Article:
Among the hundreds who turned out to watch him play at the exclusive Valle Arriba Golf Club was his 55-year-old father, for whom the place held special memories.
Carlos Vegas grew up in a poor neighborhood next to the course and remembers earning money as a boy by picking up stray golf balls. He used an empty juice carton, fashioning it into “a sort of glove,” to collect them.
Carlos Vegas’ passion for the sport was infectious. He recalled that Jhonattan was about 2 years old when he started imitating his father’s golfing stance and took swings using a broomstick or club-like plastic rods.
“When he was about 2 1/2, we had to cut him some little golf clubs – like three irons – so that he could do what he liked best,” the father said.
Later, Carlos Vegas took his son to a golf school that was run by Franci Betancourt in the eastern town of Punta de Mata. Betancourt soon became Jhonattan’s mentor and today is his trainer.
After winning the national youth golf championship at 17, Vegas moved to the United States to enroll at the University of Texas, where he studied kinesiology and continued to refine his golf game. He helped the Longhorns finish 11th at the 2007 NCAA championship, placing 39th individually.
Vegas turned pro in 2008 and got his first win this August when he captured the Wichita Open. He finished 2010 with more than $330,000 in earnings, putting him seventh on the Nationwide money list and assuring his spot on the PGA Tour.
The 6-foot-2-inch, 230-pound Vegas, who was third on the Nationwide circuit in driving distance at 312.9 yards, plans to make his PGA Tour debut at the Sony Open in Hawaii in January.
Betancourt is confident his pupil has the talent to eventually be among “the top 20 in the world.”
Colombian Camilo Villegas is glad Vegas will be joining the ranks of Latin Americans on the Tour.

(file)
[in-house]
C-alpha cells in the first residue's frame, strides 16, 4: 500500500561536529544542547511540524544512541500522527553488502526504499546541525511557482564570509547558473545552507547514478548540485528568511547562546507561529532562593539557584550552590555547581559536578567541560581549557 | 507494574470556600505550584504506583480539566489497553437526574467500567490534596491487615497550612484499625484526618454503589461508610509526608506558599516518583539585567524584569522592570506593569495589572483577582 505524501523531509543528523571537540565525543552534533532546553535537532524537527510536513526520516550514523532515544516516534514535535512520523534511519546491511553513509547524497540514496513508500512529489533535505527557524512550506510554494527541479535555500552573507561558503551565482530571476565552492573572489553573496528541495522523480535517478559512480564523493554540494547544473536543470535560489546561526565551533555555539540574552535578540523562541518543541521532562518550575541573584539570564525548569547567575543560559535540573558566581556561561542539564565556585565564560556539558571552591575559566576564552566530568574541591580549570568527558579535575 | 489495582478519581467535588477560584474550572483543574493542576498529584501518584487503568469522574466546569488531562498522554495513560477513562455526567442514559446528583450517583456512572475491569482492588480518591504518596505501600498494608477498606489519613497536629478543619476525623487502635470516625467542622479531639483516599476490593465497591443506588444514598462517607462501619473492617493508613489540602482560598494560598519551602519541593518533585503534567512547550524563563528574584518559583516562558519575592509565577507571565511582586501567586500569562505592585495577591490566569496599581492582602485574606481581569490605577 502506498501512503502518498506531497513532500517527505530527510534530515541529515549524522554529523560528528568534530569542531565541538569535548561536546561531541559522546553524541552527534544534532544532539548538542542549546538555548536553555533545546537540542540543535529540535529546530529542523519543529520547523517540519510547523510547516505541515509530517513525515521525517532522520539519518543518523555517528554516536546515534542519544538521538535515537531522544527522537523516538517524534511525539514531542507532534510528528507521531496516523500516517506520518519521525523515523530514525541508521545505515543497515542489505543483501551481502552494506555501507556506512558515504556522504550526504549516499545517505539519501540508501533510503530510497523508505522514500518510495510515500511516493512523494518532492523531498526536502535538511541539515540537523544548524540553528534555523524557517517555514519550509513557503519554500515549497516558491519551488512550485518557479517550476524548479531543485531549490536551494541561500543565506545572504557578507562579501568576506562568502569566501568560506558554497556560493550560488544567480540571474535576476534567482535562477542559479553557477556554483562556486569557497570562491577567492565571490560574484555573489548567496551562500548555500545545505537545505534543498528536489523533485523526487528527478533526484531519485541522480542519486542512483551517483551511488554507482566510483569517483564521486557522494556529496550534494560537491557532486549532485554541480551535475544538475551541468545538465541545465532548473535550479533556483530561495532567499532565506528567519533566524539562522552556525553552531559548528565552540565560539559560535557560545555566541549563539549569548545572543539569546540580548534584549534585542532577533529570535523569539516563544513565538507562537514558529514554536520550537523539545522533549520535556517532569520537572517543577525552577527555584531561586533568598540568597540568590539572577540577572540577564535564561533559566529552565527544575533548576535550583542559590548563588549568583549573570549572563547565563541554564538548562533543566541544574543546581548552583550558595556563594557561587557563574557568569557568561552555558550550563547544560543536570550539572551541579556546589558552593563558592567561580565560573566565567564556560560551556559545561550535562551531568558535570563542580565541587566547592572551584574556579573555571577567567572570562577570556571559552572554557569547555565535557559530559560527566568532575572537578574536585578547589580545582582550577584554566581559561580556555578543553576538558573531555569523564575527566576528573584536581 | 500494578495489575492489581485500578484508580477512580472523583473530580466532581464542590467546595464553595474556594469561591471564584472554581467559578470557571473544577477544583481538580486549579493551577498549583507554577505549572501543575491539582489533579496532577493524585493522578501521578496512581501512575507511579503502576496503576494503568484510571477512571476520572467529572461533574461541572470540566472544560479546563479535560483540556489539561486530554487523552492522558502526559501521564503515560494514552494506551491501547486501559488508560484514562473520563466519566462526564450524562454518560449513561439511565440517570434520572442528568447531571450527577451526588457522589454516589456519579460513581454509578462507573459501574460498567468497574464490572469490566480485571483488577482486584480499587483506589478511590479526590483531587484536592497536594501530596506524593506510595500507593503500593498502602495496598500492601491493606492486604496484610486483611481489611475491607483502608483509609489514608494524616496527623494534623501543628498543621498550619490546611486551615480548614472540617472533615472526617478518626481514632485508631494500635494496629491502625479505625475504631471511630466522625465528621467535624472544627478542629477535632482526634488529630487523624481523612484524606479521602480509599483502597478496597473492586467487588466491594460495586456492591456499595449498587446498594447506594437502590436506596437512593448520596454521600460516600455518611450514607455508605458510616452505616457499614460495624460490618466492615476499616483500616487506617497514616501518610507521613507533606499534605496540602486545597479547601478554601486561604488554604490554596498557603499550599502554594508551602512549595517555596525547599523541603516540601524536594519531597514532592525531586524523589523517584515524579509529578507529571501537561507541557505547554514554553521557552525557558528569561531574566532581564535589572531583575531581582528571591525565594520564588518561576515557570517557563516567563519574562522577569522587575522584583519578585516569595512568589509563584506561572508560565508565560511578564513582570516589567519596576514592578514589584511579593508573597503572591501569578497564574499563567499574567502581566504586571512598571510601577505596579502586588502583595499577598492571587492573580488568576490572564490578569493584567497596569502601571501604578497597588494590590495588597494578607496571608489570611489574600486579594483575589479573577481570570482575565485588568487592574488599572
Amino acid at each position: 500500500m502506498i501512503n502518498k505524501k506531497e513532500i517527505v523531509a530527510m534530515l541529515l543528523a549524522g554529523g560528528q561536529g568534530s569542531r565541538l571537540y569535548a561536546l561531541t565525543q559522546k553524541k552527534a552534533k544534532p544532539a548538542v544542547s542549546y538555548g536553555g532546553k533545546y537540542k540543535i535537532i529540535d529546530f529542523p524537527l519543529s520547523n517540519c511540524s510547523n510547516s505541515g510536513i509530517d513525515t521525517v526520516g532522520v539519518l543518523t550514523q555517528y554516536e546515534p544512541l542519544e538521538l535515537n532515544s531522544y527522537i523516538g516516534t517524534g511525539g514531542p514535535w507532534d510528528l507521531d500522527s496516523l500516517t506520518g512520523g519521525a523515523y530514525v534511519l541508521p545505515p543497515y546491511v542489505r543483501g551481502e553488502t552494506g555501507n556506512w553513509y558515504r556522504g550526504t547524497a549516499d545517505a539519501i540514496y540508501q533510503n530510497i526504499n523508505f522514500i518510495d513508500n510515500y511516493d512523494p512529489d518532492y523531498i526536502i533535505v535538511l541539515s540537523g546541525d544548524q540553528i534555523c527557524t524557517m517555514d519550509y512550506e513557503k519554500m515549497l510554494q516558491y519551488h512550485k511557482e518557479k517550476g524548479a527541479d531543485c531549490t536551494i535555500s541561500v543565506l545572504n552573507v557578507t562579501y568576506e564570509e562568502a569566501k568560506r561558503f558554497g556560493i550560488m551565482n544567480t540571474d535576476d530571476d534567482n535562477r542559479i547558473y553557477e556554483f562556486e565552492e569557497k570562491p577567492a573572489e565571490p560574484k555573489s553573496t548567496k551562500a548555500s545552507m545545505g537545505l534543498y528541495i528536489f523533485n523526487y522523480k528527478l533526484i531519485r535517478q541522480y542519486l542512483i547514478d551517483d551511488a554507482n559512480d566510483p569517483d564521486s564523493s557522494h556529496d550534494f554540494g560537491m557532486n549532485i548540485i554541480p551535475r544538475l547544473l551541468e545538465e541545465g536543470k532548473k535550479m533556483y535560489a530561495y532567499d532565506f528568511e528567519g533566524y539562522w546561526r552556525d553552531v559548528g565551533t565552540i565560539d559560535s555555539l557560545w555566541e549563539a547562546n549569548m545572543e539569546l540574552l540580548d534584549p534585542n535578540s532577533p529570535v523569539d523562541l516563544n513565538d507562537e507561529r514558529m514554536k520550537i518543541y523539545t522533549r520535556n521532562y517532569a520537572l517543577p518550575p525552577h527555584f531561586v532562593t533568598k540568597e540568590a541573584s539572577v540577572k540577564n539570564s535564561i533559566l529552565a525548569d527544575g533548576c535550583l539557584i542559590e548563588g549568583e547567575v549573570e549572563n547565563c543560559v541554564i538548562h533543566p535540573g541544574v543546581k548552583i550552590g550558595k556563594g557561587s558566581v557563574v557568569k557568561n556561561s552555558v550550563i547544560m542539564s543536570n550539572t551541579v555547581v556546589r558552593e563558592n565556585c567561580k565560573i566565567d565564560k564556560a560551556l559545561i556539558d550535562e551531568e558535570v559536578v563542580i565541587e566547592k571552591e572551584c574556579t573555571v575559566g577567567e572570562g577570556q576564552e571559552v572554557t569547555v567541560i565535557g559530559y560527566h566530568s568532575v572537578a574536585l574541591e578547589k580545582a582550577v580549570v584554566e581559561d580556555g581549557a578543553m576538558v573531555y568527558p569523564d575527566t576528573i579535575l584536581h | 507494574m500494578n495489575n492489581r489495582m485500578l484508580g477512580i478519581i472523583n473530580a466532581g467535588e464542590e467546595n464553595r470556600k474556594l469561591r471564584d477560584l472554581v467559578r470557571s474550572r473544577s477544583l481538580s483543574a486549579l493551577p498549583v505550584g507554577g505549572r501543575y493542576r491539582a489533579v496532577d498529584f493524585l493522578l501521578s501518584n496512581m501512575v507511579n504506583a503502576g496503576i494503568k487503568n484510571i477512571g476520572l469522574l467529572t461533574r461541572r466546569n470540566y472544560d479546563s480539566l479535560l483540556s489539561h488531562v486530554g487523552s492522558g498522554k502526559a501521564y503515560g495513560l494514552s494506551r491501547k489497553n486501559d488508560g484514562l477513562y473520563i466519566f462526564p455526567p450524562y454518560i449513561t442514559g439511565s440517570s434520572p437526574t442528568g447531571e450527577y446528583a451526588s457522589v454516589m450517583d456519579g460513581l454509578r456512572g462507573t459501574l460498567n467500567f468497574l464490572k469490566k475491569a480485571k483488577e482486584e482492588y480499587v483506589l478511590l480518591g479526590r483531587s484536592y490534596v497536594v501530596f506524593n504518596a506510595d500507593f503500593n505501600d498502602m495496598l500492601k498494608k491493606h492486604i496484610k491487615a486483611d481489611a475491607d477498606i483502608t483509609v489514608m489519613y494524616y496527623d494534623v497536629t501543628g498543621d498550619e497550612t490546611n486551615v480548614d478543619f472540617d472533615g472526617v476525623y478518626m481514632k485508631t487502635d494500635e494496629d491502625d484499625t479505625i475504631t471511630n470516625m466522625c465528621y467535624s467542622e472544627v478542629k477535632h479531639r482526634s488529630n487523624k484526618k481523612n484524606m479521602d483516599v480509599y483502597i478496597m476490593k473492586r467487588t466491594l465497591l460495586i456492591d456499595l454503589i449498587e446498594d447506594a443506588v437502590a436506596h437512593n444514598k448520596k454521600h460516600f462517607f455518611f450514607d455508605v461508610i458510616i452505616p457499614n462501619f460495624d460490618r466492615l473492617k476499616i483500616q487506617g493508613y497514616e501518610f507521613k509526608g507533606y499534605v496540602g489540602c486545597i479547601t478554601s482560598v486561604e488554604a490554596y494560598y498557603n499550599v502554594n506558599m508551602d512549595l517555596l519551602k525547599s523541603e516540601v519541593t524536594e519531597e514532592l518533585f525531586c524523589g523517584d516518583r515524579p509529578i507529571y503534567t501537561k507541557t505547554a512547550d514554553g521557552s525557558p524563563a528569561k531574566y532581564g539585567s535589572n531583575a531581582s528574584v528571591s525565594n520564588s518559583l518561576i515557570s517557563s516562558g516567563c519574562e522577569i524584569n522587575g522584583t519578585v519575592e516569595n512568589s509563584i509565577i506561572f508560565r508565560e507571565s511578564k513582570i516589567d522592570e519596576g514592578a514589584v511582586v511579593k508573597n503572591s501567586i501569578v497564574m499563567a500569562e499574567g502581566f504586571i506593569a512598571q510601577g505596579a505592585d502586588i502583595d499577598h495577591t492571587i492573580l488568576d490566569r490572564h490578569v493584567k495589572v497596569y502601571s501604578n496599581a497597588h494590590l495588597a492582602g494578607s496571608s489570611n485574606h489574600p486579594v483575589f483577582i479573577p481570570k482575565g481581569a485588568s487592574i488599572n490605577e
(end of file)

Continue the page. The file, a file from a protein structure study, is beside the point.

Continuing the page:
“I played with him in a couple of South American tournaments, and the one I remember the most is the last one I played in Colombia,” Villegas said during last week’s Australian Masters. “He’s a strong kid who hits it far. It’s nice to see him play good this year and get his card.
“I’ve always said, ‘I don’t want to be the only Colombian on tour, and we need more South Americans on tour.’ Adding Jhonattan is nice. He’s a great kid to have on tour.”
In Venezuela, golf fans are hoping the sport will get a boost from Vegas’ emergence in a country where baseball has long been the No. 1 sport and Chavez’s threats have halted construction of new courses.
The course shutdowns by the government – most recently on Margarita Island after Chavez ordered a hotel expropriated – have hindered efforts to expand the sport in the country, said Juan Nutt, president of the PGA of Venezuela.
He’s hoping Vegas can help turn that around.
“When Jhonattan is playing in next year’s Tour and he goes on television, there are going to be many more followers of golf in this country, even if they aren’t golfers,” Nutt said. “A lot more attention is going to be paid to a sport that traditionally hasn’t been followed much in this country.”